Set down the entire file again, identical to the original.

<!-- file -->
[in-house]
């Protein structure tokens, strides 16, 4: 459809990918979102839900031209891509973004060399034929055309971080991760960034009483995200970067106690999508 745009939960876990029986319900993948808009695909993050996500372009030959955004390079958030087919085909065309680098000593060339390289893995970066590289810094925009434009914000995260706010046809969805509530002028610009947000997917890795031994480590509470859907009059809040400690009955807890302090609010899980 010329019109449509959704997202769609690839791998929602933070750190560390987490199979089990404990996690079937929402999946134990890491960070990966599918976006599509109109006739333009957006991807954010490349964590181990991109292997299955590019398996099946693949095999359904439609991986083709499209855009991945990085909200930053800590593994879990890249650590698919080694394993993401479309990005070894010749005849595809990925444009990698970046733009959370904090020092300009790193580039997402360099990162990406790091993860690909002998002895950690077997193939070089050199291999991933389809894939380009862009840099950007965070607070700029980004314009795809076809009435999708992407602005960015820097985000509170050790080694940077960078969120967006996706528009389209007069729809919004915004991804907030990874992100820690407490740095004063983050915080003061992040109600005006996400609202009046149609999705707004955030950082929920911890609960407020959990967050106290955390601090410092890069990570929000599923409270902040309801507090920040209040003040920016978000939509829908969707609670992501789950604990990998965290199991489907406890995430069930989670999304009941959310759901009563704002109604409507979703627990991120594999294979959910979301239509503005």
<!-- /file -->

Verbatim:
[in-house]
């Protein structure tokens, strides 16, 4: 459809990918979102839900031209891509973004060399034929055309971080991760960034009483995200970067106690999508 745009939960876990029986319900993948808009695909993050996500372009030959955004390079958030087919085909065309680098000593060339390289893995970066590289810094925009434009914000995260706010046809969805509530002028610009947000997917890795031994480590509470859907009059809040400690009955807890302090609010899980 010329019109449509959704997202769609690839791998929602933070750190560390987490199979089990404990996690079937929402999946134990890491960070990966599918976006599509109109006739333009957006991807954010490349964590181990991109292997299955590019398996099946693949095999359904439609991986083709499209855009991945990085909200930053800590593994879990890249650590698919080694394993993401479309990005070894010749005849595809990925444009990698970046733009959370904090020092300009790193580039997402360099990162990406790091993860690909002998002895950690077997193939070089050199291999991933389809894939380009862009840099950007965070607070700029980004314009795809076809009435999708992407602005960015820097985000509170050790080694940077960078969120967006996706528009389209007069729809919004915004991804907030990874992100820690407490740095004063983050915080003061992040109600005006996400609202009046149609999705707004955030950082929920911890609960407020959990967050106290955390601090410092890069990570929000599923409270902040309801507090920040209040003040920016978000939509829908969707609670992501789950604990990998965290199991489907406890995430069930989670999304009941959310759901009563704002109604409507979703627990991120594999294979959910979301239509503005």